As you celebrate the women in your life this weekend, please consider giving a contribution to the Women’s Media Center in honor of them — we will use your gift to advance our work to make women visible and powerful in the media and to chronicle the issues, campaigns, and history-making women — mothering change — on the road to equality.
 

With appreciation,
 
Julie Burton
President, Women’s Media Center    Please help support the Women’s Media Center

SheVille Team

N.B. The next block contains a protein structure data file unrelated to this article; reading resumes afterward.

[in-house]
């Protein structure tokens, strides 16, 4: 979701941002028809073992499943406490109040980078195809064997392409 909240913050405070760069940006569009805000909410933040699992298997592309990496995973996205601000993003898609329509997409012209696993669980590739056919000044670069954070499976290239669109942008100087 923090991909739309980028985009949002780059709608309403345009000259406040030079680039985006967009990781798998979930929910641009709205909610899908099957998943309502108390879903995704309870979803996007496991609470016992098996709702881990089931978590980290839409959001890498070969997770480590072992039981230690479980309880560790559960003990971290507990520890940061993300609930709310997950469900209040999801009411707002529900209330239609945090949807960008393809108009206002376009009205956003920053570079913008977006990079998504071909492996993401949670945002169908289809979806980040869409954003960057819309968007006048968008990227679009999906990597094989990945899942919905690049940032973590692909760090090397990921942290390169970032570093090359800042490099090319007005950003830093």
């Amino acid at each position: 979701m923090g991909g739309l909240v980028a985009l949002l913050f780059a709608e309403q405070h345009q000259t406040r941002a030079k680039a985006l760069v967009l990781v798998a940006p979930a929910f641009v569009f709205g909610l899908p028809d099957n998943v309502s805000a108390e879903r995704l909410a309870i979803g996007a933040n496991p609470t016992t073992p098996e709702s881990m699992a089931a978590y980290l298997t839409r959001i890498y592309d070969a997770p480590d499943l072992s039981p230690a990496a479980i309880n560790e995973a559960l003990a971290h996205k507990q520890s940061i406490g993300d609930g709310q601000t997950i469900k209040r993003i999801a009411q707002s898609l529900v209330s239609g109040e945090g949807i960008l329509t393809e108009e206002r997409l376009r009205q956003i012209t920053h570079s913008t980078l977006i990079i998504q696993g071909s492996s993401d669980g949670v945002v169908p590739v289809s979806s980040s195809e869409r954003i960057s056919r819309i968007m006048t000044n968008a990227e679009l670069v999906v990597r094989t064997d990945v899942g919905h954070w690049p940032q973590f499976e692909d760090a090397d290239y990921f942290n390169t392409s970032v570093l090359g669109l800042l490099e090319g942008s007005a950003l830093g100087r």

We are a one-of-a-kind magazine that provides local, regional, national and international information about women’s lives and education, performing and visual arts and writing, the environment, green living and sustainability and regional Western North Carolina business, people and events. “Villages preserve culture: dress, food and dance are a few examples. As villages grow in population and turn into towns, local cafes make way for large American chains. Handmade leather sandals are discarded for a pair of Western sneakers. Due to its small size, a village fosters a tight-knit sense of community. Justpeace.org explains the meaning of the African proverb, “It takes a village,” by stating that a sense of community is critical to maintaining a healthy society. Village members hold a wealth of information regarding their heritage: they know about the ancient traditions, methods of production and the resources of the land. When villages become dispersed or exterminated in times of war, this anthropological knowledge disappears. Large cities are not as conducive to growing and producing foods such as fruits and vegetables. Villages, on the other hand, usually have ample amounts of land and other resources necessary for growing conditions.” The Importance of Villages by Catherine Capozzi Our Mission SheVille.org provides readers with information important to women’s lives and well-being. We focus primarily on the areas of education & health, business & finance, the arts & the environment. We are particularly interested in local & regional resources, organizations & events.